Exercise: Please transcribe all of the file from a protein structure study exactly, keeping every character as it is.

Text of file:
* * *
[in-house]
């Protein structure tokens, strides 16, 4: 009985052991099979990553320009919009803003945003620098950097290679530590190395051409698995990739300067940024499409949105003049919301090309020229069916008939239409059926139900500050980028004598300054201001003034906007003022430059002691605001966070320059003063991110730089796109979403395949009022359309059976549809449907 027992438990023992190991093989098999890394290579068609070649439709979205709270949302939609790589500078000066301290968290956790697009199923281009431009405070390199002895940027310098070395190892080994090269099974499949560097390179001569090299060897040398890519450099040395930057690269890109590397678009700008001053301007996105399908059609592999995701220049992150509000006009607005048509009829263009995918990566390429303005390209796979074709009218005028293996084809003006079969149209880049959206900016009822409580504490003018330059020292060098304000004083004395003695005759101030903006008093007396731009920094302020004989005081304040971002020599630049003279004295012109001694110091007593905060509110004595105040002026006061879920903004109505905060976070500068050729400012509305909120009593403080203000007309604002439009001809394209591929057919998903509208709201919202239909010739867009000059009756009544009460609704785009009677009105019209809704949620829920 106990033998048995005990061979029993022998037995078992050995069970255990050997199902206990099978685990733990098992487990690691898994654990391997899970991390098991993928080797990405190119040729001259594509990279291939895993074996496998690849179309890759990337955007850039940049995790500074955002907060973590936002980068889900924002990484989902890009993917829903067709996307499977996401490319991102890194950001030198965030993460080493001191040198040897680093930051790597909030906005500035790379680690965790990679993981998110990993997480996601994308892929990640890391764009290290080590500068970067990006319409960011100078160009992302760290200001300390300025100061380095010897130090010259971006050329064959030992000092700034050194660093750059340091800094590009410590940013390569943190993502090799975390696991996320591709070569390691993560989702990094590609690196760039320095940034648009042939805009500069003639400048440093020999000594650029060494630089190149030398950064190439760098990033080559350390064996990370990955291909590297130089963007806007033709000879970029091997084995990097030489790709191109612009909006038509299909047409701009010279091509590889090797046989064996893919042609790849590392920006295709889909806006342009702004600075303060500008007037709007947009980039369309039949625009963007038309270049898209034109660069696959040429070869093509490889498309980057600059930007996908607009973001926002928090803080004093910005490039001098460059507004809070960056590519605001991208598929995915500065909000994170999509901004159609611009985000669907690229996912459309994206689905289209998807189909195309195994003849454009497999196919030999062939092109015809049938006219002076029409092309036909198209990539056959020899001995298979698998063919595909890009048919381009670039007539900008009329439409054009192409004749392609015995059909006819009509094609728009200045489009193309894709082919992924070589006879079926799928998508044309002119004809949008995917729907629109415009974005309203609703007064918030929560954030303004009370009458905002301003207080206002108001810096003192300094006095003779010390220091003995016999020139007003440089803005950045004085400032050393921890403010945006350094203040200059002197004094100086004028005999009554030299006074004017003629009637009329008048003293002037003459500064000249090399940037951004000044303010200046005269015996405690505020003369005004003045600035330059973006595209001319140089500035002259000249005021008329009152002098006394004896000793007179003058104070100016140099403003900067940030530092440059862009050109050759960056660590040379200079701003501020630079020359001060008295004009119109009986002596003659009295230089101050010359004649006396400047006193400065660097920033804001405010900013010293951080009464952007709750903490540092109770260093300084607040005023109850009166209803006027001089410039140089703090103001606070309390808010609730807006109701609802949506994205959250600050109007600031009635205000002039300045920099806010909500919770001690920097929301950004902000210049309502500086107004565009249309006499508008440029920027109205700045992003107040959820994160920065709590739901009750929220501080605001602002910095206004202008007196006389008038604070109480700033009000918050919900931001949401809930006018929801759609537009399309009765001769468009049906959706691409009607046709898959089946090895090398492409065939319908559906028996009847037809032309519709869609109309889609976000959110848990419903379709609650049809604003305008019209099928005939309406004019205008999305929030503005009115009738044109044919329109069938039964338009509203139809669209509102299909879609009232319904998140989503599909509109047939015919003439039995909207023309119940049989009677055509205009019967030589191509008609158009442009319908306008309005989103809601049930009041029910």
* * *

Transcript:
[in-house]
């Protein structure tokens, strides 16, 4: 009985052991099979990553320009919009803003945003620098950097290679530590190395051409698995990739300067940024499409949105003049919301090309020229069916008939239409059926139900500050980028004598300054201001003034906007003022430059002691605001966070320059003063991110730089796109979403395949009022359309059976549809449907 027992438990023992190991093989098999890394290579068609070649439709979205709270949302939609790589500078000066301290968290956790697009199923281009431009405070390199002895940027310098070395190892080994090269099974499949560097390179001569090299060897040398890519450099040395930057690269890109590397678009700008001053301007996105399908059609592999995701220049992150509000006009607005048509009829263009995918990566390429303005390209796979074709009218005028293996084809003006079969149209880049959206900016009822409580504490003018330059020292060098304000004083004395003695005759101030903006008093007396731009920094302020004989005081304040971002020599630049003279004295012109001694110091007593905060509110004595105040002026006061879920903004109505905060976070500068050729400012509305909120009593403080203000007309604002439009001809394209591929057919998903509208709201919202239909010739867009000059009756009544009460609704785009009677009105019209809704949620829920 106990033998048995005990061979029993022998037995078992050995069970255990050997199902206990099978685990733990098992487990690691898994654990391997899970991390098991993928080797990405190119040729001259594509990279291939895993074996496998690849179309890759990337955007850039940049995790500074955002907060973590936002980068889900924002990484989902890009993917829903067709996307499977996401490319991102890194950001030198965030993460080493001191040198040897680093930051790597909030906005500035790379680690965790990679993981998110990993997480996601994308892929990640890391764009290290080590500068970067990006319409960011100078160009992302760290200001300390300025100061380095010897130090010259971006050329064959030992000092700034050194660093750059340091800094590009410590940013390569943190993502090799975390696991996320591709070569390691993560989702990094590609690196760039320095940034648009042939805009500069003639400048440093020999000594650029060494630089190149030398950064190439760098990033080559350390064996990370990955291909590297130089963007806007033709000879970029091997084995990097030489790709191109612009909006038509299909047409701009010279091509590889090797046989064996893919042609790849590392920006295709889909806006342009702004600075303060500008007037709007947009980039369309039949625009963007038309270049898209034109660069696959040429070869093509490889498309980057600059930007996908607009973001926002928090803080004093910005490039001098460059507004809070960056590519605001991208598929995915500065909000994170999509901004159609611009985000669907690229996912459309994206689905289209998807189909195309195994003849454009497999196919030999062939092109015809049938006219002076029409092309036909198209990539056959020899001995298979698998063919595909890009048919381009670039007539900008009329439409054009192409004749392609015995059909006819009509094609728009200045489009193309894709082919992924070589006879079926799928998508044309002119004809949008995917729907629109415009974005309203609703007064918030929560954030303004009370009458905002301003207080206002108001810096003192300094006095003779010390220091003995016999020139007003440089803005950045004085400032050393921890403010945006350094203040200059002197004094100086004028005999009554030299006074004017003629009637009329008048003293002037003459500064000249090399940037951004000044303010200046005269015996405690505020003369005004003045600035330059973006595209001319140089500035002259000249005021008329009152002098006394004896000793007179003058104070100016140099403003900067940030530092440059862009050109050759960056660590040379200079701003501020630079020359001060008295004009119109009986002596003659009295230089101050010359004649006396400047006193400065660097920033804001405010900013010293951080009464952007709750903490540092109770260093300084607040005023109850009166209803006027001089410039140089703090103001606070309390808010609730807006109701609802949506994205959250600050109007600031009635205000002039300045920099806010909500919770001690920097929301950004902000210049309502500086107004565009249309006499508008440029920027109205700045992003107040959820994160920065709590739901009750929220501080605001602002910095206004202008007196006389008038604070109480700033009000918050919900931001949401809930006018929801759609537009399309009765001769468009049906959706691409009607046709898959089946090895090398492409065939319908559906028996009847037809032309519709869609109309889609976000959110848990419903379709609650049809604003305008019209099928005939309406004019205008999305929030503005009115009738044109044919329109069938039964338009509203139809669209509102299909879609009232319904998140989503599909509109047939015919003439039995909207023309119940049989009677055509205009019967030589191509008609158009442009319908306008309005989103809601049930009041029910």